Indonesian Journalists May Be Free

A video delivered anonymously to Associated Press Television News on Monday appeared to show the release of two Indonesian journalists that went missing in Ramadi (search) last week.

The authenticity of the video could not be verified and the hostages' apparent release could not be independently confirmed. A witness earlier had said the journalists were taken by armed men in military uniform on Tuesday.

The video showed the two journalists shaking hands with a militant. It was not possible to determine when it was made.

"For reasons of suspicion, these two journalists were arrested," the masked militant said, reading from a notebook. "Based on the goodwill they showed, and respecting the feelings of brotherhood and Islam between the two countries, and respecting the Indonesian anti-occupation role, we decided to release the two journalists without any conditions and ransom."

In Jakarta, the Indonesian Foreign Ministry (search) welcomed the news.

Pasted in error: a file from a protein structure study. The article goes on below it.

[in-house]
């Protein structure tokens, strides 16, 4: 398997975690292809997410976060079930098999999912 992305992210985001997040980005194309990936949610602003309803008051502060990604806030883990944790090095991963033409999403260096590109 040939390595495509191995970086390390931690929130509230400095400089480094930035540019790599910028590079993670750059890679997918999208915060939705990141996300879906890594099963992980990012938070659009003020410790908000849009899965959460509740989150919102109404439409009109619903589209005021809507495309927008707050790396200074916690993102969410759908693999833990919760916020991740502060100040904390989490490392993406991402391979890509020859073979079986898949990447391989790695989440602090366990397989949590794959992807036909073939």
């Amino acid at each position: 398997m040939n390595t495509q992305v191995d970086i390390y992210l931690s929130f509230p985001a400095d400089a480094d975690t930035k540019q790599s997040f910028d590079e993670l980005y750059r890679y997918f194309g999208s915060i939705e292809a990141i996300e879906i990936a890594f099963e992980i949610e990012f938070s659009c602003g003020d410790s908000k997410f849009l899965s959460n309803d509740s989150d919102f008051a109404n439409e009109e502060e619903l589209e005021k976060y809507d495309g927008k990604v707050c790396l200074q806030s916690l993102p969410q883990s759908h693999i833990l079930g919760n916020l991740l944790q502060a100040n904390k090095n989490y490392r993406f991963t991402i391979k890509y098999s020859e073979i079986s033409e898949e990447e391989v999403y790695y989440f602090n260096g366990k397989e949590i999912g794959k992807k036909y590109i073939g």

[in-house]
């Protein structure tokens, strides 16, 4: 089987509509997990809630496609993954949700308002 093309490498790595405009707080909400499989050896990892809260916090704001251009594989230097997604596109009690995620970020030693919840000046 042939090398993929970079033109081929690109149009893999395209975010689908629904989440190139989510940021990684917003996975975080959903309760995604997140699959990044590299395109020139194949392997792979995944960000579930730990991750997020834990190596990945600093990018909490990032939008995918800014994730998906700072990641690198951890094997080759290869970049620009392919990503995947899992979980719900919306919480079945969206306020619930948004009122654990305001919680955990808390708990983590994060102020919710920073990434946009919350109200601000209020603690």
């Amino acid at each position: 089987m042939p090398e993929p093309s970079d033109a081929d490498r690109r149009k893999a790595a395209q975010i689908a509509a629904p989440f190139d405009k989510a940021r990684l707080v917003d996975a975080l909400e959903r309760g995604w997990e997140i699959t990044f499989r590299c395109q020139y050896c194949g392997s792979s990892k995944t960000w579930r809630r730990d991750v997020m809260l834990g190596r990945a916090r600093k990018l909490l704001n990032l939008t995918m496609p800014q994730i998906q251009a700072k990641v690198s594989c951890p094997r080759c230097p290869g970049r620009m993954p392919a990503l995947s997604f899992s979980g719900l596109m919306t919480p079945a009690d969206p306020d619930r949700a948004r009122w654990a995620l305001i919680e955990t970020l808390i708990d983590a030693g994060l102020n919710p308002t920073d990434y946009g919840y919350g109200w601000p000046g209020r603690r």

"That's great, wonderful," said spokesman Marty Natalegawa. "We were on an emotional roller-coaster waiting for that news."

The two journalists are 26-year-old Meutya Viada Hafid and Budiyanto, 36, a cameraman who, as is common in Indonesia, uses one name.

The video showed a militant, his face masked with a red checkered scarf, handing Budiyanto a pen, a maroon copy of the Quran (search), and a white Muslim prayer cap. The male hostage kissed the Quran and immediately put on the cap. Hafid, given a scarf, could be seen smiling faintly.

Their release followed a Friday appeal by Indonesian President Susilo Bambang Yudhoyono to militants to set the pair free.

Another video released Friday showed the reporters flanked by masked gunmen, with a voice speaking off camera saying the two were being held by the Mujahedeen in Iraq, a group about which little is known.